The technological lag
In this way, airlines are under pressure to move rapidly towards reducing emissions, even though cutting-edge technology, such as hydrogen-powered aircraft , is years away.
While automakers and the energy industry have made tangible progress in going greener, long aviation development timelines and safety prerogatives make change much slower. Some companies have pledged to move faster, but the alternatives are limited: so-called sustainable aviation fuel is expensive and still in short supply, while the purchase of carbon offsets has been criticized for its ineffectiveness. In fact, Lufhtansa faced some criticismby Chinese airlines, which have committed to achieving net zero emissions by 2060.
Saudi Arabian Airlines CEO Ibrahim Al-Omar also said that efforts to address the aviation industry’s carbon footprint “should not focus solely on so-called sustainable technologies.” China Southern Airlines , for its part, proposed an amendment to take into account the different national calendars, but did not get enough support.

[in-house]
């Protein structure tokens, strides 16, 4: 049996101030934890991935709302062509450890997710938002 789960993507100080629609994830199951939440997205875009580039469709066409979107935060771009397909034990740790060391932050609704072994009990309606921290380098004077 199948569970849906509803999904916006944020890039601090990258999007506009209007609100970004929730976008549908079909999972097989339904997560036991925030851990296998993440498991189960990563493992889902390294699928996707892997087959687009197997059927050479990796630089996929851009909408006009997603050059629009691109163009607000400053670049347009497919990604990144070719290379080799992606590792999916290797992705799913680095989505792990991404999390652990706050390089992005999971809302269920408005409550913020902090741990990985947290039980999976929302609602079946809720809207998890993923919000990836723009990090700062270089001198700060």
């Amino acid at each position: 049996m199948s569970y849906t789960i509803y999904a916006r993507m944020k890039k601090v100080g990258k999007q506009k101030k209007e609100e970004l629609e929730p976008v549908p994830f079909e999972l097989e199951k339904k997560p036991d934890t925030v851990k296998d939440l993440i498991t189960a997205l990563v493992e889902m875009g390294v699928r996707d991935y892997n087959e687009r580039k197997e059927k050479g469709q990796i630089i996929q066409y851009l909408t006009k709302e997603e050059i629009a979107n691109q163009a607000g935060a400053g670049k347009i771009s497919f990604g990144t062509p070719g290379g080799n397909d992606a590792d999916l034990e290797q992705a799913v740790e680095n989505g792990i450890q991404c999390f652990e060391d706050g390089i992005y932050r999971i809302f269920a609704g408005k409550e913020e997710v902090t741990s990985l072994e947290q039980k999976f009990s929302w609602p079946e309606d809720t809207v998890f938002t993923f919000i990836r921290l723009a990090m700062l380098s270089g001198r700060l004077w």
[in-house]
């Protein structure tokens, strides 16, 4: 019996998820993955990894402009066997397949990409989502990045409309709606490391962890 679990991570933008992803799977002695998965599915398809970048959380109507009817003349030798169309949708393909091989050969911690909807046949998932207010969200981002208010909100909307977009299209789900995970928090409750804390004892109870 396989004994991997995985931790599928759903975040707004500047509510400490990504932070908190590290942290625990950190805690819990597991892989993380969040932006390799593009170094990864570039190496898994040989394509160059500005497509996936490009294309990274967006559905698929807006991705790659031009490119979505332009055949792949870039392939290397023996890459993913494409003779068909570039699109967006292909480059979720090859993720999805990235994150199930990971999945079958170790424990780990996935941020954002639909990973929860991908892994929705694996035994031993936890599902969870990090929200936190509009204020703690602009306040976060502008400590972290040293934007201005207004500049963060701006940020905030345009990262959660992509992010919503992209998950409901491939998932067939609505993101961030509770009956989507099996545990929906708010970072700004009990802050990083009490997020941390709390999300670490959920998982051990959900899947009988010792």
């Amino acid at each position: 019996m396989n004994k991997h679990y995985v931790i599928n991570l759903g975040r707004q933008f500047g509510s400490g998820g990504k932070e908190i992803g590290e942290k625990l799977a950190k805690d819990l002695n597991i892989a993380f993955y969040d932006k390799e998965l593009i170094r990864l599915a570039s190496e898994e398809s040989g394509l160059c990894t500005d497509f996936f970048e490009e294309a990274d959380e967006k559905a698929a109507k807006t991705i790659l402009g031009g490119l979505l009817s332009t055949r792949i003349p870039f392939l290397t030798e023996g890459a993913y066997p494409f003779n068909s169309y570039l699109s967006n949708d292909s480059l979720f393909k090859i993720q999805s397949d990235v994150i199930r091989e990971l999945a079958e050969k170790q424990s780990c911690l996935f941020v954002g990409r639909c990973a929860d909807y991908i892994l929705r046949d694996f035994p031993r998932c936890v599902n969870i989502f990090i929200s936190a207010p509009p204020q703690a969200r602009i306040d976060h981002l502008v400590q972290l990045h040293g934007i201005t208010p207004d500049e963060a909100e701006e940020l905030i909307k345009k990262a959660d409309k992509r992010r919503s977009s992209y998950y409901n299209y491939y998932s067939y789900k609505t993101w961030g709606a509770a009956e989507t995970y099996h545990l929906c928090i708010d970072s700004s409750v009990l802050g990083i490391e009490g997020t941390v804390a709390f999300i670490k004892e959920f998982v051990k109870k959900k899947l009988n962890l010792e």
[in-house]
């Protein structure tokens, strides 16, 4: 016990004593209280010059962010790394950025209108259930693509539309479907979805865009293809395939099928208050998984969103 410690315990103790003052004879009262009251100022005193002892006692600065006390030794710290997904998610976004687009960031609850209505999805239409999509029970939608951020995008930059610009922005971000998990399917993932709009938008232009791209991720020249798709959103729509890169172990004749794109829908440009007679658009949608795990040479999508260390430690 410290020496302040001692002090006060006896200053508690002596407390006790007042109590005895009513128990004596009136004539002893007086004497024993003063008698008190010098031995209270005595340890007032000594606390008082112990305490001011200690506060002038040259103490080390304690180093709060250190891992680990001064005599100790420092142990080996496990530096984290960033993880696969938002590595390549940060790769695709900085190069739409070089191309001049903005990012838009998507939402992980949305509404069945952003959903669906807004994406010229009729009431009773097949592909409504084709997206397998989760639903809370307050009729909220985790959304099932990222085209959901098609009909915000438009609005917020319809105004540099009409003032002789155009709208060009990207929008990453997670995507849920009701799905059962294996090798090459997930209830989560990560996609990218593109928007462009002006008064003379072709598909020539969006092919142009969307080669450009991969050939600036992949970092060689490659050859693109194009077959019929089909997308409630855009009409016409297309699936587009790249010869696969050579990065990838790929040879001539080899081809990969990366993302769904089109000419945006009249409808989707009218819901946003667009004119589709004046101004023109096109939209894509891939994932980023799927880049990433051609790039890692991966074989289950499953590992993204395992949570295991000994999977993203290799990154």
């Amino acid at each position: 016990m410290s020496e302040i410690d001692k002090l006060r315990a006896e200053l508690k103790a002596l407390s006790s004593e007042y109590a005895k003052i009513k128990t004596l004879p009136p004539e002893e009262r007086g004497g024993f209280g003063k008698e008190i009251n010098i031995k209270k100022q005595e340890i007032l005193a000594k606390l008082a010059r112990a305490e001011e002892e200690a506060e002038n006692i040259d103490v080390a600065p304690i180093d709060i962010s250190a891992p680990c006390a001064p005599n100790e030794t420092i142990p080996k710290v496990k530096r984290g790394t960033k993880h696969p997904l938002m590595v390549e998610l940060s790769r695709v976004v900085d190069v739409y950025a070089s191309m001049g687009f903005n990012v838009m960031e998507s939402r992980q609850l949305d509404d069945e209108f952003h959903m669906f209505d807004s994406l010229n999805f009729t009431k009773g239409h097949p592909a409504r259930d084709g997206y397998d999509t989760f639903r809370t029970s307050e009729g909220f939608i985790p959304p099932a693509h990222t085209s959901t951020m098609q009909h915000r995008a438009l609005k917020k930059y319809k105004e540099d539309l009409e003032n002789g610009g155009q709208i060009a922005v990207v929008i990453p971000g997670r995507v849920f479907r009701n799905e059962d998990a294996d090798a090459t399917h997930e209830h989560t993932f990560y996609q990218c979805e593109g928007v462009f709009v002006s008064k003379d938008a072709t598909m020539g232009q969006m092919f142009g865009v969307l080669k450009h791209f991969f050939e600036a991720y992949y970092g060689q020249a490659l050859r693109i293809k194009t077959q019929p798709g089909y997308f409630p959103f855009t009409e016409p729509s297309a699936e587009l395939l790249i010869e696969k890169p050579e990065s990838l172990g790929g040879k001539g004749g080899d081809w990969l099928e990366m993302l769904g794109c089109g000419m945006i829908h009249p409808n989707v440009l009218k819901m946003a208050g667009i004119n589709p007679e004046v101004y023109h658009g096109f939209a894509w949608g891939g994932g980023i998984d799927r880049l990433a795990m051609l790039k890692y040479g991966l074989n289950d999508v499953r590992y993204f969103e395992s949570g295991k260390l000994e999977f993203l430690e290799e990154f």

However, IATA has recognized that individual airlines can ultimately set their own goals. So much so that IAG, Delta Air Lines and United Airlines have already made zero emission commitments. Likewise, JetBlue Airways, whose CEO, Robin Hayes, is the current chairman of the employer’s board of directors, has set a goal of 2040.
“We don’t have a clear short-term solution,” Walsh said, adding, “but we do strongly believe that there is a credible path to net zero by 2050 and increasingly a credible path to decarbonization.”
Before the pandemic, the global aviation sector caused about 2% of all CO2 emissions . The temporary decline, although steep due to people staying home, is unlikely to have a real impact on climate change because the gas remains in the atmosphere for hundreds of years. Airlines are also under pressure to recover from the crisis.
“If the industry is finally ready to tackle its emissions, it should support European Green Deal policies, which aim to put an effective price on pollution and deploy cleaner aviation fuel,” said Jo Dardenne, Head of aviation of the Brussels-based non-profit organization Transport & Environment.